Date of Graduation


Document Type


Degree Type



Davis College of Agriculture, Natural Resources and Design


Recreation, Parks and Tourism Resources

Committee Chair

Chad Pierskalla

Committee Member

Jinyang Deng

Committee Member

David Smaldone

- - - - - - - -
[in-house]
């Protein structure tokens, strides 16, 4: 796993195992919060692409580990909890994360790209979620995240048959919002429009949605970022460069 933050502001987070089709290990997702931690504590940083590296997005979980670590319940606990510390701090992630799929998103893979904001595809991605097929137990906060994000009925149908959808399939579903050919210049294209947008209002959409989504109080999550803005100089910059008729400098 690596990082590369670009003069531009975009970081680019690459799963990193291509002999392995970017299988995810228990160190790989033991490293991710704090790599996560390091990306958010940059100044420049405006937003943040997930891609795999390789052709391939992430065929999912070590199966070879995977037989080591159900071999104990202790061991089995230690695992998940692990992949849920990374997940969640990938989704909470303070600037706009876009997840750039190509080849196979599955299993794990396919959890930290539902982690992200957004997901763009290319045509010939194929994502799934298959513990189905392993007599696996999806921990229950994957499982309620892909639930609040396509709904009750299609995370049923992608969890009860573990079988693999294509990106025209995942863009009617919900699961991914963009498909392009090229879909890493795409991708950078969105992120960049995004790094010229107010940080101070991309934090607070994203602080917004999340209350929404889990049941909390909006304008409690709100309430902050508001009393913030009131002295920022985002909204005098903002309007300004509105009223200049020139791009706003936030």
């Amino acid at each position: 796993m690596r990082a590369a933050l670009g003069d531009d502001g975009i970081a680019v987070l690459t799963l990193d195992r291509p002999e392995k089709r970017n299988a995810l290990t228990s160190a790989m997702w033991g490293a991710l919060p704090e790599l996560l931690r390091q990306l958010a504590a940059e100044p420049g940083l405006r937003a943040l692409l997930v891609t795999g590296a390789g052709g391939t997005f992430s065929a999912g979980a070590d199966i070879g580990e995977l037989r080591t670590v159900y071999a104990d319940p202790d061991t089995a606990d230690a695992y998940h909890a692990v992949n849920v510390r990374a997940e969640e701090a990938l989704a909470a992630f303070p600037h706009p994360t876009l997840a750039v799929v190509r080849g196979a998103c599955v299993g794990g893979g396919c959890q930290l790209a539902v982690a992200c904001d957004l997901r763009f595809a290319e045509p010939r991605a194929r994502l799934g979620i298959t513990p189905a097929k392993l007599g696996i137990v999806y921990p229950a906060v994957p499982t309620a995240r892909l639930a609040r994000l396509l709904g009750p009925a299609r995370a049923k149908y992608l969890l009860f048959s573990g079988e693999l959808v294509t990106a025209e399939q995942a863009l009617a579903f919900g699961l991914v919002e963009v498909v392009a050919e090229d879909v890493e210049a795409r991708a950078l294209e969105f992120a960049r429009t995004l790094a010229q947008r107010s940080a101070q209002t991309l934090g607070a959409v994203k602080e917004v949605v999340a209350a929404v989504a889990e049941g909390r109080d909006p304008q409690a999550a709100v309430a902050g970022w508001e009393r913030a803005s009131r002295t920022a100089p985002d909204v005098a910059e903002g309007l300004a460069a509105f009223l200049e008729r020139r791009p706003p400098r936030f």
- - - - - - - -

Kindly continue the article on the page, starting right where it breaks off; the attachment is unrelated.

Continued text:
Research on recreational use market segments and trends are essential for determining how tourism businesses can better meet the needs of their customers and find new target markets especially during challenging times. The purpose of this study is to determine how recreation participation has changed over five years on the Monongahela National Forest following the world financial crisis in 2008. Data used for this research were collected with the National Visitor Use Monitoring (NVUM) surveys in fiscal years 2009 and 2014. NVUM surveys are onsite interviews conducted at the end of a visit. The surveys produce descriptive information about visitors. NVUM uses a stratified random sampling methodology to collect data for each use level (e.g., low, medium, high, or very high) and site type (e.g., Day Use Developed Sites, Overnight Use Developed Sites, General Forest Areas, and Wilderness Sites). Data were collected during a 12-month period and a total of 1,851 interviews were completed. Two step cluster analysis of 18 activity participation variables (binary data) was conducted with 5 clusters specified. The clusters include Relaxing in Nature Package, Backpacking and Hiking Package, Viewing Nature Package, Picnicking Package, and Purely Fishing. Changes in demographics, overall satisfaction, and trip spending were examined for each market segment. Market winners and losers were identified helping tourism providers develop more efficient strategies both locally and regionally.